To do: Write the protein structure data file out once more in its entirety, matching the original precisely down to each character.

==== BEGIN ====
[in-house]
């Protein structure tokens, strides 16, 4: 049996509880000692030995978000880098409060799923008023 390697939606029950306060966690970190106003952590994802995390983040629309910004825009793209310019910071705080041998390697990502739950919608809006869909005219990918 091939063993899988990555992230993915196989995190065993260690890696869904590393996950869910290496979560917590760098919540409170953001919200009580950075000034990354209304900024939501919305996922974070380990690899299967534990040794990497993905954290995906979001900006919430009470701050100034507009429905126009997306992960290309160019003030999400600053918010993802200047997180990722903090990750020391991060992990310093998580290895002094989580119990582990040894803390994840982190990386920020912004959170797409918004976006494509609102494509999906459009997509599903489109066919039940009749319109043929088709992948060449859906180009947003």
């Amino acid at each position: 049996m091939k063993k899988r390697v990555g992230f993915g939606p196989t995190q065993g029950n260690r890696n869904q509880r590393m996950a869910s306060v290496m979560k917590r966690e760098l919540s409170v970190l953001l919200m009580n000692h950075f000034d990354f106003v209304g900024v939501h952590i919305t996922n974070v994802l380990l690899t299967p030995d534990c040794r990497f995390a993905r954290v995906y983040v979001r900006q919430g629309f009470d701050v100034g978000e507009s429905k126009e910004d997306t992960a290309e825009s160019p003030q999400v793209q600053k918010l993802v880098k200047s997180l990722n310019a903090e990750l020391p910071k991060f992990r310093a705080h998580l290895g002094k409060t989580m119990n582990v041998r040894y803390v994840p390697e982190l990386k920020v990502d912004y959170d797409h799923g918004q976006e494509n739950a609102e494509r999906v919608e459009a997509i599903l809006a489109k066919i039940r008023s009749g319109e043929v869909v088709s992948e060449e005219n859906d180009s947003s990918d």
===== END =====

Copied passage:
[in-house]
């Protein structure tokens, strides 16, 4: 049996509880000692030995978000880098409060799923008023 390697939606029950306060966690970190106003952590994802995390983040629309910004825009793209310019910071705080041998390697990502739950919608809006869909005219990918 091939063993899988990555992230993915196989995190065993260690890696869904590393996950869910290496979560917590760098919540409170953001919200009580950075000034990354209304900024939501919305996922974070380990690899299967534990040794990497993905954290995906979001900006919430009470701050100034507009429905126009997306992960290309160019003030999400600053918010993802200047997180990722903090990750020391991060992990310093998580290895002094989580119990582990040894803390994840982190990386920020912004959170797409918004976006494509609102494509999906459009997509599903489109066919039940009749319109043929088709992948060449859906180009947003």
């Amino acid at each position: 049996m091939k063993k899988r390697v990555g992230f993915g939606p196989t995190q065993g029950n260690r890696n869904q509880r590393m996950a869910s306060v290496m979560k917590r966690e760098l919540s409170v970190l953001l919200m009580n000692h950075f000034d990354f106003v209304g900024v939501h952590i919305t996922n974070v994802l380990l690899t299967p030995d534990c040794r990497f995390a993905r954290v995906y983040v979001r900006q919430g629309f009470d701050v100034g978000e507009s429905k126009e910004d997306t992960a290309e825009s160019p003030q999400v793209q600053k918010l993802v880098k200047s997180l990722n310019a903090e990750l020391p910071k991060f992990r310093a705080h998580l290895g002094k409060t989580m119990n582990v041998r040894y803390v994840p390697e982190l990386k920020v990502d912004y959170d797409h799923g918004q976006e494509n739950a609102e494509r999906v919608e459009a997509i599903l809006a489109k066919i039940r008023s009749g319109e043929v869909v088709s992948e060449e005219n859906d180009s947003s990918d």